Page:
Experts say sightings of Southern right whales off the Napier coast could increase in the future.

Scientists have raised the exciting possibility that such encounters could soon become more common if the ocean giants are rediscovering ancient migratory pathways.

Educator at the National Aquarium of New Zealand Karlie Lett said there was a possibility people may start to see southern right whales appearing in Hawke's Bay more often during the next few years.

The population is thought to be increasing at around 5 per cent per year, and their natural habitat (especially for mothers and calves) is sheltered bays, so Hawke's Bay would be an attractive area to them, Lett said.

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"There are records of spottings in the Bay over the last few decades. Generally, most sightings this far north are in the winter time so that's when we would have the greatest chance of seeing them."

University of Auckland researcher Dr Emma Carroll said the recovery of right whales around New Zealand was a good example of understanding what this meant for conservation.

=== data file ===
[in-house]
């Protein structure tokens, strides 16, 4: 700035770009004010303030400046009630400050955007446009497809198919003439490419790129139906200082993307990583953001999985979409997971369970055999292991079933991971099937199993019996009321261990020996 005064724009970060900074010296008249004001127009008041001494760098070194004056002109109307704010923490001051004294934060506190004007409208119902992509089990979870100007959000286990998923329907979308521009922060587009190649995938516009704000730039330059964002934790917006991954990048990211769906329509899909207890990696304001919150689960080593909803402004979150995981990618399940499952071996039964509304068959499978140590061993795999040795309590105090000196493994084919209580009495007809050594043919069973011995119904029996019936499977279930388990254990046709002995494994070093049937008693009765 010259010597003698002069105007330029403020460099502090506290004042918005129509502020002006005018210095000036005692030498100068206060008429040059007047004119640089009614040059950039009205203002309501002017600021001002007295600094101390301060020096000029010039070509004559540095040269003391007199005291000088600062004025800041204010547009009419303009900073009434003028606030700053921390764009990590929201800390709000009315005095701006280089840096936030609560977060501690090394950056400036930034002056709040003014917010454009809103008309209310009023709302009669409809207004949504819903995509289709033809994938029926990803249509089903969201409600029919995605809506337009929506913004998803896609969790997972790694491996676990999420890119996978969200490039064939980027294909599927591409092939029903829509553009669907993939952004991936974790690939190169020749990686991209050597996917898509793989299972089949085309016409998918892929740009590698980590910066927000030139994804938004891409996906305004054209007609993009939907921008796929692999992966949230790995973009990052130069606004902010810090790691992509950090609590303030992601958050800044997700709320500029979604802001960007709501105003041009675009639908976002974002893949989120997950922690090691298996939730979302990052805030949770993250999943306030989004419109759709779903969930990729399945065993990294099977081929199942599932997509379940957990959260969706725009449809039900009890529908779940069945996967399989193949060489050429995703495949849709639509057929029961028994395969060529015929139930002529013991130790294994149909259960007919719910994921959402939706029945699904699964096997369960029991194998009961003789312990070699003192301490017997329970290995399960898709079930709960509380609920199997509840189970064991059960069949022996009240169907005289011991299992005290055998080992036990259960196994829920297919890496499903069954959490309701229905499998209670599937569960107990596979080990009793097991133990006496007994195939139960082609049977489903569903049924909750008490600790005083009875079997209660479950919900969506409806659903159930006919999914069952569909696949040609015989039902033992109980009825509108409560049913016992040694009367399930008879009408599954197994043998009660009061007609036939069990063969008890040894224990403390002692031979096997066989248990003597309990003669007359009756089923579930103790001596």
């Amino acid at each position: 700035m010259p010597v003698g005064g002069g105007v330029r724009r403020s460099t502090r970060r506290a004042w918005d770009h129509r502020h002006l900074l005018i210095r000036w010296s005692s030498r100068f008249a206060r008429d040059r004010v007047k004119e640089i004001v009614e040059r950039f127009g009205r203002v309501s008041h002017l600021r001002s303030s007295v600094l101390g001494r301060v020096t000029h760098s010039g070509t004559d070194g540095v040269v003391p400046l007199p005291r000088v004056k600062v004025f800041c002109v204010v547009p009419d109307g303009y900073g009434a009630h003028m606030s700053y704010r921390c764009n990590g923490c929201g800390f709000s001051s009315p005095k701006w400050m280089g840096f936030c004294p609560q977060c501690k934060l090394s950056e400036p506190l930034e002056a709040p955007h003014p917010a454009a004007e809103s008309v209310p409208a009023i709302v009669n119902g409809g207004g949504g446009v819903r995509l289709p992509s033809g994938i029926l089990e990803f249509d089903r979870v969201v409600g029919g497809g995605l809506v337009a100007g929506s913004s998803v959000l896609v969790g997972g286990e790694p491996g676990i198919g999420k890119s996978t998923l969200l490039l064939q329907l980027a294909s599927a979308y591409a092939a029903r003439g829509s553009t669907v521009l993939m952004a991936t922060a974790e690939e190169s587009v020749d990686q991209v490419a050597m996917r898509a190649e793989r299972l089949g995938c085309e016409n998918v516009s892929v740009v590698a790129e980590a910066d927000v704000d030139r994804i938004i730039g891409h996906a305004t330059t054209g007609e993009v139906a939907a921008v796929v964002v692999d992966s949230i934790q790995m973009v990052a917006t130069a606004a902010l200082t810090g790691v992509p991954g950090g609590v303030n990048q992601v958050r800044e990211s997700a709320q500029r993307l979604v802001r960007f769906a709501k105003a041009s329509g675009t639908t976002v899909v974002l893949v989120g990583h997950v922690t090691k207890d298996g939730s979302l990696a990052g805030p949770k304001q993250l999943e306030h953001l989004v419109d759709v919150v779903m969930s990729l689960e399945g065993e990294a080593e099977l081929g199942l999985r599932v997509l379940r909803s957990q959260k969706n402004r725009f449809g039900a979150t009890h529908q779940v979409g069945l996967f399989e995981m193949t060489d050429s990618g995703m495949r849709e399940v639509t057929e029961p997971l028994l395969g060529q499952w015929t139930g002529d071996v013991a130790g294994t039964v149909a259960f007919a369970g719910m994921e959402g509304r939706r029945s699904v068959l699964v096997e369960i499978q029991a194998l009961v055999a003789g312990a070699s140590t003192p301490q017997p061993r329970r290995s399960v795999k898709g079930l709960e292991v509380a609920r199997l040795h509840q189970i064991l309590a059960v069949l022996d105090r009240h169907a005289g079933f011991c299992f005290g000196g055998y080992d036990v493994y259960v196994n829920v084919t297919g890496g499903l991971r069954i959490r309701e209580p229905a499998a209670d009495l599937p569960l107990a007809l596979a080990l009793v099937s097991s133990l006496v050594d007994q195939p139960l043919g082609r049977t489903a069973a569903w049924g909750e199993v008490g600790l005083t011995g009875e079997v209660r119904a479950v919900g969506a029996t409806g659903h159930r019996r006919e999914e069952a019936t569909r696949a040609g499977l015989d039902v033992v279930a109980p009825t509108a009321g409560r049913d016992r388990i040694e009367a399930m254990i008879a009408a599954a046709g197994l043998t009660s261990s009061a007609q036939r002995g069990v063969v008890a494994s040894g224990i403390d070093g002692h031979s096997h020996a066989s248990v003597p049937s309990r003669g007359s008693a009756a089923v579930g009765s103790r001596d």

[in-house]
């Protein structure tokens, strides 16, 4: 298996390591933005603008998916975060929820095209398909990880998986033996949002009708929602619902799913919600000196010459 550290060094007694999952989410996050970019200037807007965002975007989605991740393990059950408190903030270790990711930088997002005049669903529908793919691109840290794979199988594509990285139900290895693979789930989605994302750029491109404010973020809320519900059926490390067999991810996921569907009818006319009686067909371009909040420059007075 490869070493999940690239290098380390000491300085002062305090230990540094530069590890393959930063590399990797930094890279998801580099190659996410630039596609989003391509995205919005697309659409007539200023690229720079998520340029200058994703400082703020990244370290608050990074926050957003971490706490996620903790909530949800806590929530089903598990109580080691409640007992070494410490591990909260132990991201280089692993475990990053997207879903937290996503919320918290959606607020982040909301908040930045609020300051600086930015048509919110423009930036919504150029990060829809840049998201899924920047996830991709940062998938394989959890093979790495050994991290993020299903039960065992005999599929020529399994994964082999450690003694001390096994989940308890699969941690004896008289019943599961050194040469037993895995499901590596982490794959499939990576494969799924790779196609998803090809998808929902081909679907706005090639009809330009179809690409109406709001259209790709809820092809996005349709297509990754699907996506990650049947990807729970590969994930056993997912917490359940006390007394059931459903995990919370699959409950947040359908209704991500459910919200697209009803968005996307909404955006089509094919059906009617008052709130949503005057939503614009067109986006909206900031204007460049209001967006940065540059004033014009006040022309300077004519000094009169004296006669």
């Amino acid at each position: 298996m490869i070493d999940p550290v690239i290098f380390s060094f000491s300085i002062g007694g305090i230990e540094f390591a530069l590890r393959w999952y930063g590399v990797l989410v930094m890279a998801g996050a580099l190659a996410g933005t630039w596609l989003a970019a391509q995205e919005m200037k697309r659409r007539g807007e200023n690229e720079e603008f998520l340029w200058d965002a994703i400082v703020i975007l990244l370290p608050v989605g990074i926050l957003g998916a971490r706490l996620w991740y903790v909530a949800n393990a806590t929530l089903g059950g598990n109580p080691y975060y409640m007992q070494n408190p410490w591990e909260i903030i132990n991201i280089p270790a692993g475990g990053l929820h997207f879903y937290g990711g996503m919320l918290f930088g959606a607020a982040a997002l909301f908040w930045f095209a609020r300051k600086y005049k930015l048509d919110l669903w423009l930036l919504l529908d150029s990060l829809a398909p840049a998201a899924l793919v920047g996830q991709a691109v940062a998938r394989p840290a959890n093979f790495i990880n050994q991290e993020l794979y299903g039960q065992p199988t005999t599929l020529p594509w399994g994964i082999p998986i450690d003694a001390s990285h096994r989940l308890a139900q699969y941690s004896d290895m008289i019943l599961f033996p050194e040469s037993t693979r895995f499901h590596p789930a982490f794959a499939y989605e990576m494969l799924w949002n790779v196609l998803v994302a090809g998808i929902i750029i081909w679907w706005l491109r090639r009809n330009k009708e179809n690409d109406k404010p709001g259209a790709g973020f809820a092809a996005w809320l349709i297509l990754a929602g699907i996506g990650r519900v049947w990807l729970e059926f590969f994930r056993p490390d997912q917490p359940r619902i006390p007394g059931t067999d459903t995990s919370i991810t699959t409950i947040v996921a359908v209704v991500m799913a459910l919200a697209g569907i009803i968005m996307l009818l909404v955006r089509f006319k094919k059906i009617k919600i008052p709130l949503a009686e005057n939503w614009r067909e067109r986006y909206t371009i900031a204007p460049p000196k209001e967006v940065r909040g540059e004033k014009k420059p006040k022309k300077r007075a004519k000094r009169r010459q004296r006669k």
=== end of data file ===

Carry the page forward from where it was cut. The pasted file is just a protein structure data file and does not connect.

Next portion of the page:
In an earlier major study, she and colleagues revealed how migratory behaviour among the whales was learned by calves from their mother in the first year of life.

Calves were born in their mother's preferred wintering ground, and then travelled with their mother to her preferred summer feeding ground.

While mainland New Zealand long offered the species a good wintering ground – it's estimated there were once some 30,000 Southern right whales in our waters – that changed when whaling throughout the 1800s almost drove them to extinction.

"When right whales that visited mainland New Zealand in winter to breed and calve were killed off by whaling, the cultural knowledge of this area as a good wintering ground also disappeared," Carroll said.

"This is why we see many right whales in the subantarctic Auckland and Campbell Islands, but few around mainland New Zealand - the whales just don't learn about it anymore."

Because of our protection of the subantarctics, its New Zealand population had recovered to an estimated 2000 whales, as at 2009.

"There have been a handful of female right whales that have returned across years to calve around mainland New Zealand," she said.